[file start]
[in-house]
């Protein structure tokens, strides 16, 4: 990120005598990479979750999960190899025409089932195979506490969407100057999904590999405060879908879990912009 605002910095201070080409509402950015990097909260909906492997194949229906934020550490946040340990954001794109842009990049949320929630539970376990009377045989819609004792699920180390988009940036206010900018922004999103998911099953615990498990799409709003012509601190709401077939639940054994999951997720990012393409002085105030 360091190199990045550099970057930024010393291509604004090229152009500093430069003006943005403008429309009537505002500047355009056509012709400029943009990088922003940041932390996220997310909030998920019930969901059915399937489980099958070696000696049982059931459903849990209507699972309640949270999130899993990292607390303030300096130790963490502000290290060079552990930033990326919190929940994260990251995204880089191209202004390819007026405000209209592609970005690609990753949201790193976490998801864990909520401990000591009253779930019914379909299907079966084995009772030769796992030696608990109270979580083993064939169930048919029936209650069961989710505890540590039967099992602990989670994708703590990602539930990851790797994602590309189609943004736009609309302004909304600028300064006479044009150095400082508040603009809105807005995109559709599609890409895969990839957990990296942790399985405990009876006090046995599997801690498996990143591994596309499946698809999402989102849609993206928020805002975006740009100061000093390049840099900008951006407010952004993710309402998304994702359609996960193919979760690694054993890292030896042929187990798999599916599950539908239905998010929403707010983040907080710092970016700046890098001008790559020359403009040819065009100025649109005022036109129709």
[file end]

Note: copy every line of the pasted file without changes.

[in-house]
């Protein structure tokens, strides 16, 4: 990120005598990479979750999960190899025409089932195979506490969407100057999904590999405060879908879990912009 605002910095201070080409509402950015990097909260909906492997194949229906934020550490946040340990954001794109842009990049949320929630539970376990009377045989819609004792699920180390988009940036206010900018922004999103998911099953615990498990799409709003012509601190709401077939639940054994999951997720990012393409002085105030 360091190199990045550099970057930024010393291509604004090229152009500093430069003006943005403008429309009537505002500047355009056509012709400029943009990088922003940041932390996220997310909030998920019930969901059915399937489980099958070696000696049982059931459903849990209507699972309640949270999130899993990292607390303030300096130790963490502000290290060079552990930033990326919190929940994260990251995204880089191209202004390819007026405000209209592609970005690609990753949201790193976490998801864990909520401990000591009253779930019914379909299907079966084995009772030769796992030696608990109270979580083993064939169930048919029936209650069961989710505890540590039967099992602990989670994708703590990602539930990851790797994602590309189609943004736009609309302004909304600028300064006479044009150095400082508040603009809105807005995109559709599609890409895969990839957990990296942790399985405990009876006090046995599997801690498996990143591994596309499946698809999402989102849609993206928020805002975006740009100061000093390049840099900008951006407010952004993710309402998304994702359609996960193919979760690694054993890292030896042929187990798999599916599950539908239905998010929403707010983040907080710092970016700046890098001008790559020359403009040819065009100025649109005022036109129709």